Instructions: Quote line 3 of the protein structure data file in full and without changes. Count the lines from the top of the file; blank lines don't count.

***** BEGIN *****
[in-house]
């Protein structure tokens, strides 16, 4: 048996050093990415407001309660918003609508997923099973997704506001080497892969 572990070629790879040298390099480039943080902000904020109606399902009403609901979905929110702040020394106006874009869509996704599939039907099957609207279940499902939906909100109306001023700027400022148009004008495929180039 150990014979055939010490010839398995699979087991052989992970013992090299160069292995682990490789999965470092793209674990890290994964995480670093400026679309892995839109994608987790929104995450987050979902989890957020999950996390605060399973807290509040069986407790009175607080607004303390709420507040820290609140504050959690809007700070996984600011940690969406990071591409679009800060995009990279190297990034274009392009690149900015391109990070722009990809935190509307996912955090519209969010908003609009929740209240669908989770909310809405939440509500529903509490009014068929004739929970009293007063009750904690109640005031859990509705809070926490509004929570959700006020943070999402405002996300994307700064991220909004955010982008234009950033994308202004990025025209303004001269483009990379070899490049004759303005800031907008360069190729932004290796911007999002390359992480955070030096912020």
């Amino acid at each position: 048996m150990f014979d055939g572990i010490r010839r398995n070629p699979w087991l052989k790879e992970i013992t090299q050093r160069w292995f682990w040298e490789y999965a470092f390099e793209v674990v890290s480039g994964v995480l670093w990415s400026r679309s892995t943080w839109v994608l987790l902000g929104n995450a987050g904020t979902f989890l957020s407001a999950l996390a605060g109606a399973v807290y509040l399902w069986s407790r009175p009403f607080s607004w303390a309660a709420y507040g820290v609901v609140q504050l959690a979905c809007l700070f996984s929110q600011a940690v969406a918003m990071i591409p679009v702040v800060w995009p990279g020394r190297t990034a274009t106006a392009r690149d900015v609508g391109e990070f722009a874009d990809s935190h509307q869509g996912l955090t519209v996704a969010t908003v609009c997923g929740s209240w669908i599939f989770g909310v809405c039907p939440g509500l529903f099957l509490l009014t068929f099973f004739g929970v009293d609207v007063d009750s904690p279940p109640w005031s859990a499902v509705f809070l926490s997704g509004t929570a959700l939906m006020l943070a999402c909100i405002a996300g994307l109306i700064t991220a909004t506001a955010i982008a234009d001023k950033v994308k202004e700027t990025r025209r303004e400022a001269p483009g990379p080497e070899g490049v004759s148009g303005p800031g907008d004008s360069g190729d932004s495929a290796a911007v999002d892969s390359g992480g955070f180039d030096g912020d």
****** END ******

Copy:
């Amino acid at each position: 048996m150990f014979d055939g572990i010490r010839r398995n070629p699979w087991l052989k790879e992970i013992t090299q050093r160069w292995f682990w040298e490789y999965a470092f390099e793209v674990v890290s480039g994964v995480l670093w990415s400026r679309s892995t943080w839109v994608l987790l902000g929104n995450a987050g904020t979902f989890l957020s407001a999950l996390a605060g109606a399973v807290y509040l399902w069986s407790r009175p009403f607080s607004w303390a309660a709420y507040g820290v609901v609140q504050l959690a979905c809007l700070f996984s929110q600011a940690v969406a918003m990071i591409p679009v702040v800060w995009p990279g020394r190297t990034a274009t106006a392009r690149d900015v609508g391109e990070f722009a874009d990809s935190h509307q869509g996912l955090t519209v996704a969010t908003v609009c997923g929740s209240w669908i599939f989770g909310v809405c039907p939440g509500l529903f099957l509490l009014t068929f099973f004739g929970v009293d609207v007063d009750s904690p279940p109640w005031s859990a499902v509705f809070l926490s997704g509004t929570a959700l939906m006020l943070a999402c909100i405002a996300g994307l109306i700064t991220a909004t506001a955010i982008a234009d001023k950033v994308k202004e700027t990025r025209r303004e400022a001269p483009g990379p080497e070899g490049v004759s148009g303005p800031g907008d004008s360069g190729d932004s495929a290796a911007v999002d892969s390359g992480g955070f180039d030096g912020d």